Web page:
“It’s all Netflix’s fault!” – opposition to octopus farming grows in wake of popular documentary

A baby octopus being raised by Nueva Pescanova.

After decades of research, closed-cycle octopus farming is close to becoming a reality. But it faces an existential threat from increasingly well-organized activist groups opposed to the farming of a creature believed by some scientists to possess higher-than-average intelligence and emotional capacity.

The most high-profile octopus farm in the works is Nueva Pescanova’s EUR 65 million (USD 74 million ) 4,000-square-meter Pescanova Biomarine Center facility in Puerto Las Palmas, on the island of Gran Canaria, in Spain’s Canary Islands, which will have the capacity to produce 3,000 metric tons of octopus annually.

“This is a global milestone,” Nueva Pescanova Aquaculture Director Roberto Romero said at the center’s opening, according to Reuters.

The farm still requires final approval from the government of the Canary Islands and the European Union, but Romero expressed confidence the company would receive the go-ahead.

"We have already passed various environmental statements without issue," he told El Confidencial.

Nippon Suisan Kaisha (Nissui) is also making an effort to commercially farm octopus, and the National Autonomous University of Mexico (UNAM) is researching octopus farming with the goal of eventually developing a commercial octopus farm. But those efforts are being fought by a growing number of anti-aquaculture and animal rights groups, with many specifically citing the creature’s high level of intelligence for their opposition.

More than 100 groups, including People for the Ethical Treatment of Animals (PETA), the Animal Rights Center, The Humane League, and the Aquatic Life Institute – organized under the banner of the Aquatic Animal Alliance – have called for the cessation of work to commercialize octopus farming, citing animal welfare, biodiversity, environmental degradation, and public health risks. WWF Senior Fisheries Officer Raul Garcia said his organization is also opposed to commercial octopus farming.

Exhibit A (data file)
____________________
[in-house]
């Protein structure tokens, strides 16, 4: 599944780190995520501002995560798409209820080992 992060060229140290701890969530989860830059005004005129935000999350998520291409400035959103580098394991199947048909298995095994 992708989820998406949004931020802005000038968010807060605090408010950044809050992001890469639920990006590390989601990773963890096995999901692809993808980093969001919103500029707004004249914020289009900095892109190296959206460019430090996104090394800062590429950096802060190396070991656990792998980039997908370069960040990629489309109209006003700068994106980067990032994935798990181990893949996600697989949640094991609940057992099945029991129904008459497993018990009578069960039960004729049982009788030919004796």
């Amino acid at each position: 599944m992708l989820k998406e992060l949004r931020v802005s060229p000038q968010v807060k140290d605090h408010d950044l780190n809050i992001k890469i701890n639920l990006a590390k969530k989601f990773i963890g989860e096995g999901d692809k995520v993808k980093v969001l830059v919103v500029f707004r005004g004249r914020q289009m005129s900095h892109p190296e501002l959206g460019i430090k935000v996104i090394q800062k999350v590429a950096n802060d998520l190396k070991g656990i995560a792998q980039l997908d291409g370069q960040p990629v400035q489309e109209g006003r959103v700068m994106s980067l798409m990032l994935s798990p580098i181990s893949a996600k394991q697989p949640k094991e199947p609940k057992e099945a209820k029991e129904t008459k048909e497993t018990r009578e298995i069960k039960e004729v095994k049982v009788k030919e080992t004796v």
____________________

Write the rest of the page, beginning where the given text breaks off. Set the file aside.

"Octopuses are extremely intelligent and extremely curious. And it's well known they are not happy in conditions of captivity," Garcia told Reuters.

The movement has scored recent political successes in the U.S. states of Hawaii, where the state government shut down a small octopus farm, and Washington, where legislation has been introduced that would ban octopus farming.

"I think this is a modest step, but I think an important step to show that we are not only looking out for the environment, but for the welfare of animals," Washington State Representative Strom Peterson, who introduced the bill in his state, told Fox 13 Seattle.

But Pedro Domingues, a researcher at the Spanish Institute of Oceanography, said those opposed to octopus farming due to humanitarian reasons often overstate the known facts on how octopuses experience the world, and it was impossible to generalize about the lived experiences of octopus because there are so many different species.

“It is fiction. How do they know that the same specimen of octopus was always recorded?” Domingues, who has researched octopuses for 20 years, told El Confidencial. “They speak without knowledge of the cause. There are those who say that since octopuses have three hearts, they suffer more. This is nonsense."

Domingues – who is also working with UNAM on its project – blames “My Octopus Teacher,” a 2020 documentary about a relationship between a filmmaker and an octopus in South Africa, for advancing misinformation about octopus intelligence …

Photo courtesy of Nueva Pescanova

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